The Links of Noltland contains the most extensive and long lived prehistoric farming settlement in the British Isles. To date, the remains of almost 40 well preserved buildings have been identified, ranging from houses and barns, to numerous specialised buildings, surrounded by traces of ancient landscape and human burials. Excavations have yielded immense amounts of new data and materials and full analysis is scheduled to begin in the next year. Over the course of the past 10 years, the site has become well known to an international audience, hitting the headlines with extraordinary discoveries, such as the Westray Wife figurine in 2009 and the underground sauna in 2015.
The recipient of numerous awards and the subject of several television documentaries, the site and particularly the annual excavations there, have attracted a large number of visitors, which in turn has significantly boosted the local economy. As excavation winds down, the options for the future of the site are now being examined. Under the current programme, the remains are due to be reburied and the area replanted with grass.
As they presently stand, the drystone buildings are not suitable for being left open to the elements- so this option would at least protect the archaeology. It would mean, however, that no trace of the settlement was left visible for visitors to the site.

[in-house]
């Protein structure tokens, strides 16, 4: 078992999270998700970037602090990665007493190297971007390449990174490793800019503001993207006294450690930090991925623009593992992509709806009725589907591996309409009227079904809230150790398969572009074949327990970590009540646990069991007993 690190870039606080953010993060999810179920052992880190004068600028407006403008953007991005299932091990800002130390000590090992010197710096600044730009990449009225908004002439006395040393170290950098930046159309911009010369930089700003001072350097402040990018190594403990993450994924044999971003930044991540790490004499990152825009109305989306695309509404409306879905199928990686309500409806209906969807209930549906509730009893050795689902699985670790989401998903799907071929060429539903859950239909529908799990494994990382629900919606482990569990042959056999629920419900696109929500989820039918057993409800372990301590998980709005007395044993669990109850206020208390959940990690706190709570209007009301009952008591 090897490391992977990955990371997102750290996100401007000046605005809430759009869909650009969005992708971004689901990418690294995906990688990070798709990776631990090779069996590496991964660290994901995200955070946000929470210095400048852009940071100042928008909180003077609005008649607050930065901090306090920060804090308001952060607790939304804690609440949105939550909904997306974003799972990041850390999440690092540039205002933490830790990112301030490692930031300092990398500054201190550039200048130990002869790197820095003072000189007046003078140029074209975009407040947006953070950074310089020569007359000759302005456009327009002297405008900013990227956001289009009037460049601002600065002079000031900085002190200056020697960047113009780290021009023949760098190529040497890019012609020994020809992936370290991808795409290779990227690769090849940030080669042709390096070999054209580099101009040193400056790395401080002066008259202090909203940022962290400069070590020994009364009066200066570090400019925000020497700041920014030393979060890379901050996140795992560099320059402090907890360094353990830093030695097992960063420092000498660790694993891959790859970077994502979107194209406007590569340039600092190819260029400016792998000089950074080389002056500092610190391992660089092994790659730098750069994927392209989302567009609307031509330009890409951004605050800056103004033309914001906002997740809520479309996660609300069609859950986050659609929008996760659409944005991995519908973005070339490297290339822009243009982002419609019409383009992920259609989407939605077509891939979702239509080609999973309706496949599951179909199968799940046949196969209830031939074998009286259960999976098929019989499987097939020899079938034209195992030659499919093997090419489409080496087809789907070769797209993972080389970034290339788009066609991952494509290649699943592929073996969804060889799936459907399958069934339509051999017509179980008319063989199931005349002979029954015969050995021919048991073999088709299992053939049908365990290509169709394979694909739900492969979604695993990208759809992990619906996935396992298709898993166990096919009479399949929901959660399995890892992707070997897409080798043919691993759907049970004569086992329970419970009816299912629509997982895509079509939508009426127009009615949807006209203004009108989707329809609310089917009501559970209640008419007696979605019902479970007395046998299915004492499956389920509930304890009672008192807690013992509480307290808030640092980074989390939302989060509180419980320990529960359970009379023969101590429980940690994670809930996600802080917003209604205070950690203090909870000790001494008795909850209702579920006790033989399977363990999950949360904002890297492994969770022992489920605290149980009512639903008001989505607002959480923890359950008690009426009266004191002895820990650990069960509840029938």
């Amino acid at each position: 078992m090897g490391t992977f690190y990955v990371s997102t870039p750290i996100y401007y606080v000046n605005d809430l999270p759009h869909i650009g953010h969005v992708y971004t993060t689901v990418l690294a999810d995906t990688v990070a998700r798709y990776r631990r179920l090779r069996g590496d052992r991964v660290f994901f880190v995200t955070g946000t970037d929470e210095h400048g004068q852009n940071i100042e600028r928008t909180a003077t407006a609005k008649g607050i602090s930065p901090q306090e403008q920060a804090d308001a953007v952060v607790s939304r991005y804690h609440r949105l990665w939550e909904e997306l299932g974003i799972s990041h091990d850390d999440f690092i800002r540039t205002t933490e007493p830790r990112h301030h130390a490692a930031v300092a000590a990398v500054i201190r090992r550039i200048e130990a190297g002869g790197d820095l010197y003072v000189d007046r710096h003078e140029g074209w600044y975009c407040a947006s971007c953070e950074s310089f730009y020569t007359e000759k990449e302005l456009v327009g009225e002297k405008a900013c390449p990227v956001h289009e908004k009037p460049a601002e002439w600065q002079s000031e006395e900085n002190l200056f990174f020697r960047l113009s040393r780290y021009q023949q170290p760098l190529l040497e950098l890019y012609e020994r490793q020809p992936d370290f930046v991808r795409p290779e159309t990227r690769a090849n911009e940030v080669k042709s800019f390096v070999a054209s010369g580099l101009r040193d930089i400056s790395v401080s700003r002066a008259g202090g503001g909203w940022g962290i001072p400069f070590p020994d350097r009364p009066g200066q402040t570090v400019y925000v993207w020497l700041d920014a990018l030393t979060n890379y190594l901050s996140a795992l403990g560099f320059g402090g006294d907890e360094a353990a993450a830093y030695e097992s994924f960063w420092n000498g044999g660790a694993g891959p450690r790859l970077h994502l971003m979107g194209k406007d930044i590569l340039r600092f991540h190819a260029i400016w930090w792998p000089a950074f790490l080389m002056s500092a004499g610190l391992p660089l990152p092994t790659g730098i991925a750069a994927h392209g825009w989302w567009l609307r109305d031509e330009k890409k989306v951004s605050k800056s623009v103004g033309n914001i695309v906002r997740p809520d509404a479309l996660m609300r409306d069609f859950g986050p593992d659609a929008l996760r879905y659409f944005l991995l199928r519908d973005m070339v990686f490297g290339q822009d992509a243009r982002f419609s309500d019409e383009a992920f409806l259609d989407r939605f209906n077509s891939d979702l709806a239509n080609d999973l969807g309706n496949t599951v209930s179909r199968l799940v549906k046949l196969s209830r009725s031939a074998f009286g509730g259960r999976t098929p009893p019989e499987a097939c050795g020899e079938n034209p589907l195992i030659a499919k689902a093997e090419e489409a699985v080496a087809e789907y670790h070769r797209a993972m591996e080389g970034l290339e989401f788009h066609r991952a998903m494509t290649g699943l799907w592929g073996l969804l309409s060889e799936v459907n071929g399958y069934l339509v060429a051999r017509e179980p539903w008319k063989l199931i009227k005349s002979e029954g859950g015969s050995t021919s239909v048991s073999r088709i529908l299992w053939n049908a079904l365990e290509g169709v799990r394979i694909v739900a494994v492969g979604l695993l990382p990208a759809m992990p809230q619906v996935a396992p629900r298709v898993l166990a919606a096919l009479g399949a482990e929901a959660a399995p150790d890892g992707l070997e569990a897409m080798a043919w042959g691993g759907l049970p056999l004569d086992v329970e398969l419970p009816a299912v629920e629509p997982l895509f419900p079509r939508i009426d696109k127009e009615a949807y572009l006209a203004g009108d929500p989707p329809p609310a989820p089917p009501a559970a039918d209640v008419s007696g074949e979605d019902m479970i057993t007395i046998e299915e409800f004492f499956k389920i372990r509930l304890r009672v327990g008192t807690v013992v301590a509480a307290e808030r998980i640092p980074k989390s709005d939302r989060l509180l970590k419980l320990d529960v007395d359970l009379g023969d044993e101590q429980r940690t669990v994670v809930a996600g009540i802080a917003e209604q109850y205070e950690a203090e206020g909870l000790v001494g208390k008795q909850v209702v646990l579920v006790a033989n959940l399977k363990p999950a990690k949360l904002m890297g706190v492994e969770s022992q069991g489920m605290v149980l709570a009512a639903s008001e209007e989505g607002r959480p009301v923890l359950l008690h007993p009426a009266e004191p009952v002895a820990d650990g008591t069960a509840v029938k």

An alternative option, under consideration, would be to conserve some or all of the buildings, thereby allowing them to be left open, and to present them for permanent display. The many artefacts recovered from the site will remain on the island until analyses have been completed. Following this, they will be formally put forward for ‘finds disposal’ and may be acquired by a museum elsewhere in Scotland.
An option currently under consideration is to undertake part of the analysis in public- with opportunities for visitors to see the work in progress and, potentially, to undertake some related ‘hands’on’ activities. This would ensure the continuation of archaeological ‘experience’ for visitors and, in the longer term, could strengthen the case for the retention of artefacts locally.
A questionnaire has been sent out to all residents of the island asking what is their preferred option regarding the future of the site. Phase 1 is to assess the implications as to the future of the site. If in agreement then phase 2 will be to move forward, prepare plans regarding public access and facilities and to hold public consultations here in Westray, using focus groups, public lectures and displays.
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